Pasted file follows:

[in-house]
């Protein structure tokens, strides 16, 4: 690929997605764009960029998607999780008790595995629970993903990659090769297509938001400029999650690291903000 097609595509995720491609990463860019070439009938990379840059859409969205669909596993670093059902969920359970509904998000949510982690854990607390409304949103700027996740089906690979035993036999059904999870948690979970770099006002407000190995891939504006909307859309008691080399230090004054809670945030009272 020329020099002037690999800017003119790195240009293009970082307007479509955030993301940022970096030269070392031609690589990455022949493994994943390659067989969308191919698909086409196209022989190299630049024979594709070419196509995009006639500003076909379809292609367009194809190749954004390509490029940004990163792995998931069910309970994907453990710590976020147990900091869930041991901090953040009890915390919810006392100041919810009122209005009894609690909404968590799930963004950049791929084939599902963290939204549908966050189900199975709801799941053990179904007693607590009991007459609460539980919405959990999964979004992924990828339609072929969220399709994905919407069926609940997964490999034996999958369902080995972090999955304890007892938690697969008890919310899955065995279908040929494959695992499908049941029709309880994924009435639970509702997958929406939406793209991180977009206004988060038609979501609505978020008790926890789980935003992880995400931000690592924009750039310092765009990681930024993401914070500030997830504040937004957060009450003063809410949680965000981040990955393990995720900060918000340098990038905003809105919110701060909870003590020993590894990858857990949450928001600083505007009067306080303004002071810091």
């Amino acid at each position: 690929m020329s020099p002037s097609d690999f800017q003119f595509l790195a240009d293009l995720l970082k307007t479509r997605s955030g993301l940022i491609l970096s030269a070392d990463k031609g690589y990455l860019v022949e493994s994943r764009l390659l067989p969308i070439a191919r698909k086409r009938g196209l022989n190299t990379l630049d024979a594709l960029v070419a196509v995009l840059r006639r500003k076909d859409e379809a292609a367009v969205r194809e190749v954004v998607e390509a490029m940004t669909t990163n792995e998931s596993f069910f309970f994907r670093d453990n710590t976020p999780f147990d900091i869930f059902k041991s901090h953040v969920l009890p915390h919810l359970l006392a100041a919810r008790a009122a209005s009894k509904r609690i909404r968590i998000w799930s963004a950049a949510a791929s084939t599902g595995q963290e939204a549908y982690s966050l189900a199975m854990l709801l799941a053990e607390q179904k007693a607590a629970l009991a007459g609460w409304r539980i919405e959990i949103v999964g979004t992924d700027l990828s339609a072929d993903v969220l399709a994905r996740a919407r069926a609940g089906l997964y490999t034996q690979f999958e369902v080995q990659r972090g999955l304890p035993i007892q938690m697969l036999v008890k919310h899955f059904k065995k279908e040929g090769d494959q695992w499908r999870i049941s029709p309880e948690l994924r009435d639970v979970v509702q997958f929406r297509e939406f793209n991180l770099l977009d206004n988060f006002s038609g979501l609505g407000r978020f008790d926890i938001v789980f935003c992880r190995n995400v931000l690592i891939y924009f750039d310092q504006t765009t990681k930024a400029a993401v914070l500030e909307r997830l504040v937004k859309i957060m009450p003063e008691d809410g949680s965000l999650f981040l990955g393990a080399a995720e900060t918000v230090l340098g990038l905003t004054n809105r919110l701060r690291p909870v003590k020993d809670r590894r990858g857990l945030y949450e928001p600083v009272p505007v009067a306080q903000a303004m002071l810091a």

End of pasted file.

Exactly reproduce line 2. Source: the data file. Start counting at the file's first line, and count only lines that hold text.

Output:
């Protein structure tokens, strides 16, 4: 690929997605764009960029998607999780008790595995629970993903990659090769297509938001400029999650690291903000 097609595509995720491609990463860019070439009938990379840059859409969205669909596993670093059902969920359970509904998000949510982690854990607390409304949103700027996740089906690979035993036999059904999870948690979970770099006002407000190995891939504006909307859309008691080399230090004054809670945030009272 020329020099002037690999800017003119790195240009293009970082307007479509955030993301940022970096030269070392031609690589990455022949493994994943390659067989969308191919698909086409196209022989190299630049024979594709070419196509995009006639500003076909379809292609367009194809190749954004390509490029940004990163792995998931069910309970994907453990710590976020147990900091869930041991901090953040009890915390919810006392100041919810009122209005009894609690909404968590799930963004950049791929084939599902963290939204549908966050189900199975709801799941053990179904007693607590009991007459609460539980919405959990999964979004992924990828339609072929969220399709994905919407069926609940997964490999034996999958369902080995972090999955304890007892938690697969008890919310899955065995279908040929494959695992499908049941029709309880994924009435639970509702997958929406939406793209991180977009206004988060038609979501609505978020008790926890789980935003992880995400931000690592924009750039310092765009990681930024993401914070500030997830504040937004957060009450003063809410949680965000981040990955393990995720900060918000340098990038905003809105919110701060909870003590020993590894990858857990949450928001600083505007009067306080303004002071810091």